Even the very outward appearance of the worker is a power in his work, either for good or for evil. It will be a sermon of itself. The first impression one person gets from another is by looking at him; and as the canvasser enters, not only old, but new fields where the truth is unknown, his very appearance and conduct will leave lasting impressions upon the minds and hearts of the people with whom he comes in contact. He should always remember that some other canvasser, Bible-worker, or minister may have to follow up his work, and the very influence he leaves behind him will have much to do in shaping results for the future work.GCB March 3, 1895, page 438.8

    The people who purchase a book will read it, having before them a mental photograph of the face, conduct, and spirit of the man who sold it to them; and this silent influence will weigh heavily in the decisions they make for or against the truth. — Home Missionary.GCB March 3, 1895, page 438.9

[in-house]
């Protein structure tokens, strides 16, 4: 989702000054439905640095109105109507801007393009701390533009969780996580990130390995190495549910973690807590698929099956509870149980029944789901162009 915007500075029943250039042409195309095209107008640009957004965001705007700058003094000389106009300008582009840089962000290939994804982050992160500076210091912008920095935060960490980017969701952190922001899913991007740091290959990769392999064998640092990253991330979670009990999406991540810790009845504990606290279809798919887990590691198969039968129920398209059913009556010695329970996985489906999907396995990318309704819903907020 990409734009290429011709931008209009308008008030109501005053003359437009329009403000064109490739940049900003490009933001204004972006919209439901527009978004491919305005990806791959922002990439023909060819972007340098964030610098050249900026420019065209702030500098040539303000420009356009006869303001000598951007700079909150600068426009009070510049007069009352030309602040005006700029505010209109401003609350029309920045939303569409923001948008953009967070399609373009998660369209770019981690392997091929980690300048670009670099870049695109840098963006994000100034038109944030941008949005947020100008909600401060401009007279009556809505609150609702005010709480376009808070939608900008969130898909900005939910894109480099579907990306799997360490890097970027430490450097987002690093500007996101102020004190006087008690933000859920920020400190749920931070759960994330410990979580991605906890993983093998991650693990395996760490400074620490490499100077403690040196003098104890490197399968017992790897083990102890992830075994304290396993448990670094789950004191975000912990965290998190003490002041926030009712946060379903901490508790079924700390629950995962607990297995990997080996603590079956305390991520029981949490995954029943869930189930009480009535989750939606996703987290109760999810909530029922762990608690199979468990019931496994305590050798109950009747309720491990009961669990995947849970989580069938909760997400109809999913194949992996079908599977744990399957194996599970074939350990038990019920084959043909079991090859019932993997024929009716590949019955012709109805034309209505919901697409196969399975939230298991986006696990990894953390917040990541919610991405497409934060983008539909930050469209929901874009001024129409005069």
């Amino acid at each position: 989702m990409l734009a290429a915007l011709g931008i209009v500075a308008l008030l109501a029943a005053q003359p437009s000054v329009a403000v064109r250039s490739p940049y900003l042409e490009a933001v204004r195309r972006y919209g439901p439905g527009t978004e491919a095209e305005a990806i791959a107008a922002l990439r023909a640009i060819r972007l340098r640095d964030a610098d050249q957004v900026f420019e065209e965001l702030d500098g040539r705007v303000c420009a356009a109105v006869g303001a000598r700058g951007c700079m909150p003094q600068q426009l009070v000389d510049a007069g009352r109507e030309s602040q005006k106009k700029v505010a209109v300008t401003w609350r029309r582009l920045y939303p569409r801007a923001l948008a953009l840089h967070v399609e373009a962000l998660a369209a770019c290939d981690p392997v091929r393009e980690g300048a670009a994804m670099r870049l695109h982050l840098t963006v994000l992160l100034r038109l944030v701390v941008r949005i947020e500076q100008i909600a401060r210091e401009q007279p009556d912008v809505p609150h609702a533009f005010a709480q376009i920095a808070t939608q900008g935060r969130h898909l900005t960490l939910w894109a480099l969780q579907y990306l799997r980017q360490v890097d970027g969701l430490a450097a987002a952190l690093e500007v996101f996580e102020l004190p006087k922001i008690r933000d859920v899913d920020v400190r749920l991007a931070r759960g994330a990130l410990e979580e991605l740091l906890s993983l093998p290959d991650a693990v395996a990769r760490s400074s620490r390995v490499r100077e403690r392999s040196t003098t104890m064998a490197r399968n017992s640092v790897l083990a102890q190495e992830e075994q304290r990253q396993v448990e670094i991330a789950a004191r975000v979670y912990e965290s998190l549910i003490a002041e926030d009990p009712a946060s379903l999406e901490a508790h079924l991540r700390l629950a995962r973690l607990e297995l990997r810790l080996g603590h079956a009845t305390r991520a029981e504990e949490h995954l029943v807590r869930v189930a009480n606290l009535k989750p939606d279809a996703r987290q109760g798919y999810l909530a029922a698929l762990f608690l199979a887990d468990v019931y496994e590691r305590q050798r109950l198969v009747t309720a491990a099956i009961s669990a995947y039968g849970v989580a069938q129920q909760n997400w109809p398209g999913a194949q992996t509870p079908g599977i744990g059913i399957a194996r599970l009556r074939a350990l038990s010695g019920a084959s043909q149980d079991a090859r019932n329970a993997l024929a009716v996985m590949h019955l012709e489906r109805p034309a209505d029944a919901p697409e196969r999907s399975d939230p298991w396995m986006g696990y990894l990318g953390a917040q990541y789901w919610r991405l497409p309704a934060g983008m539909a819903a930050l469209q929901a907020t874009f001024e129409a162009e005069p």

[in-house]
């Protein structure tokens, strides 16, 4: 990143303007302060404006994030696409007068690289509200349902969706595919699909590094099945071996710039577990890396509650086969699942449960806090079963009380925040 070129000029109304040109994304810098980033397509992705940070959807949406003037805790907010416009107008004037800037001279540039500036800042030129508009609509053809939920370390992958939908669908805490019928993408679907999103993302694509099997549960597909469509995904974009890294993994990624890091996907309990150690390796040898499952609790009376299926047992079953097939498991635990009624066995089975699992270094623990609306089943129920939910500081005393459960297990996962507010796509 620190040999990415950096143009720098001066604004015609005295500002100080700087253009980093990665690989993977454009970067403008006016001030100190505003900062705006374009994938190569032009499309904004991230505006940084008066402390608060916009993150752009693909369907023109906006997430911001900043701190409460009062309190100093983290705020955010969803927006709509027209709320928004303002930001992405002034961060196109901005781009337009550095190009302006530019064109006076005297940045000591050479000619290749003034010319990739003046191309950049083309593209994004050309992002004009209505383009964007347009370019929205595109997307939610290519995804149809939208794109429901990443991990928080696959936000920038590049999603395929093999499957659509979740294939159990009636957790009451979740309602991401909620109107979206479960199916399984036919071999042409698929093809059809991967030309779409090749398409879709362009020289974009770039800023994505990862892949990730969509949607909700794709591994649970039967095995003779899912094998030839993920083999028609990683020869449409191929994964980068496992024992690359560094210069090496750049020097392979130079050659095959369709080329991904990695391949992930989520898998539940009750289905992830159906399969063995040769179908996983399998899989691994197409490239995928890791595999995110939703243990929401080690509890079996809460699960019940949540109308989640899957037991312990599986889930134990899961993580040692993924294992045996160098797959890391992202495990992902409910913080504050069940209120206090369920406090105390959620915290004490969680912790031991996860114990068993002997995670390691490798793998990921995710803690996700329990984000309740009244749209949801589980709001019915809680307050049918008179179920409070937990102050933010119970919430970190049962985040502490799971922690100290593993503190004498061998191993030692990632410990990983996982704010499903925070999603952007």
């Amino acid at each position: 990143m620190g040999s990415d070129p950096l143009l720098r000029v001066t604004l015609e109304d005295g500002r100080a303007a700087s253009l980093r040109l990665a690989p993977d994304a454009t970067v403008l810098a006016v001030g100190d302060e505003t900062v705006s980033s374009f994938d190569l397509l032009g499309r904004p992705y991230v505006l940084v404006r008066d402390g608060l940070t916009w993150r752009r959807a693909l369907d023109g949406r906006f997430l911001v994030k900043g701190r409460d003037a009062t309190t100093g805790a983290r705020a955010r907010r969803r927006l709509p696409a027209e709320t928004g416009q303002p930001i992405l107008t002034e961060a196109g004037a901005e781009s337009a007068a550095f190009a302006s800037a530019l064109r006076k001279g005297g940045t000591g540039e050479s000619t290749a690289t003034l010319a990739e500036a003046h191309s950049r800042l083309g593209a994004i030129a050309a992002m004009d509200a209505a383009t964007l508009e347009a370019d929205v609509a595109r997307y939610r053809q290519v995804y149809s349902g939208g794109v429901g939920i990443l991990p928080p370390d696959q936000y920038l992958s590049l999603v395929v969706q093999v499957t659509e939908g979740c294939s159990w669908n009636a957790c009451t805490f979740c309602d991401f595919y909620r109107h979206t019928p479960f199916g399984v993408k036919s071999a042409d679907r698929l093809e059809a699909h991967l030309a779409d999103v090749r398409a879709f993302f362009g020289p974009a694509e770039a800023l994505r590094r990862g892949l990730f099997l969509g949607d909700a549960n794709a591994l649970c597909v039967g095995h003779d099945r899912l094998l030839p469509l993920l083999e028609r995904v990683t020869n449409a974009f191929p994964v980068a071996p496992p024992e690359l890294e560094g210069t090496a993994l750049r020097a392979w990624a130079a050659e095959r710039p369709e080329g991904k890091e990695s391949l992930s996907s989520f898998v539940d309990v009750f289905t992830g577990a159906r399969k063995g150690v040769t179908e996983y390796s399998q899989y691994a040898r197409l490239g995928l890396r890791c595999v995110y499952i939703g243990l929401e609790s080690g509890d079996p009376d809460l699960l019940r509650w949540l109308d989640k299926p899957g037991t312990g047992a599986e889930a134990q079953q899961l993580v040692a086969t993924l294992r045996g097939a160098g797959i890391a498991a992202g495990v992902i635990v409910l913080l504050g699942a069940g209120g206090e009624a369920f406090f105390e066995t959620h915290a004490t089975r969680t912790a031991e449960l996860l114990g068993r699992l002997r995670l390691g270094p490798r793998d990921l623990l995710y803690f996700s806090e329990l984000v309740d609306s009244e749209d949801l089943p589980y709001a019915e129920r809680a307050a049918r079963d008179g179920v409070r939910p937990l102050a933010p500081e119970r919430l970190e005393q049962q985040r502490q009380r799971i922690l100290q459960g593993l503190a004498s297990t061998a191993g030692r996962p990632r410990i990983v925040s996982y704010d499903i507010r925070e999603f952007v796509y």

Therefore, the canvasser ought to present himself in such a manner that he can gain access to the people by his very appearance. He should keep himself as neat as it is possible for him to do under the circumstances by which he is surrounded. He should always keep in mind that he is representing the most solemn message ever committed to men, and therefore he should do everything in his power to gain access to the people.GCB March 3, 1895, page 438.10

    He should never look sad or downcast. Even if the work goes hard, his face should be shining with the love and peace of Jesus. He should always have a kind word for the children and for the person he approaches to canvass. “If Jesus is in his heart, the Lord will enable him to devise means to gain access to individuals and families.”GCB March 3, 1895, page 439.1

    The question is often asked, Should the canvasser hold Bible readings? Before I try to answer this question, I will ask, What does that word “canvasser” signify? Webster tells us that it means “one who solicits subscriptions.” If the canvasser is taught what that word means before he enters the work, he can never get the idea that the canvassing work means to preach or hold Bible readings, but that it means to sell books. If a canvasser is looking out for a chance to hold Bible readings wherever he can, he will never make a successful canvasser; and before he knows it, he will have to leave the field on account of financial circumstances, and then he will say, as others have said before him, that the canvassing work is a failure. Now we will listen to what the Spirit of God has to say in regard to this very point:—GCB March 3, 1895, page 439.2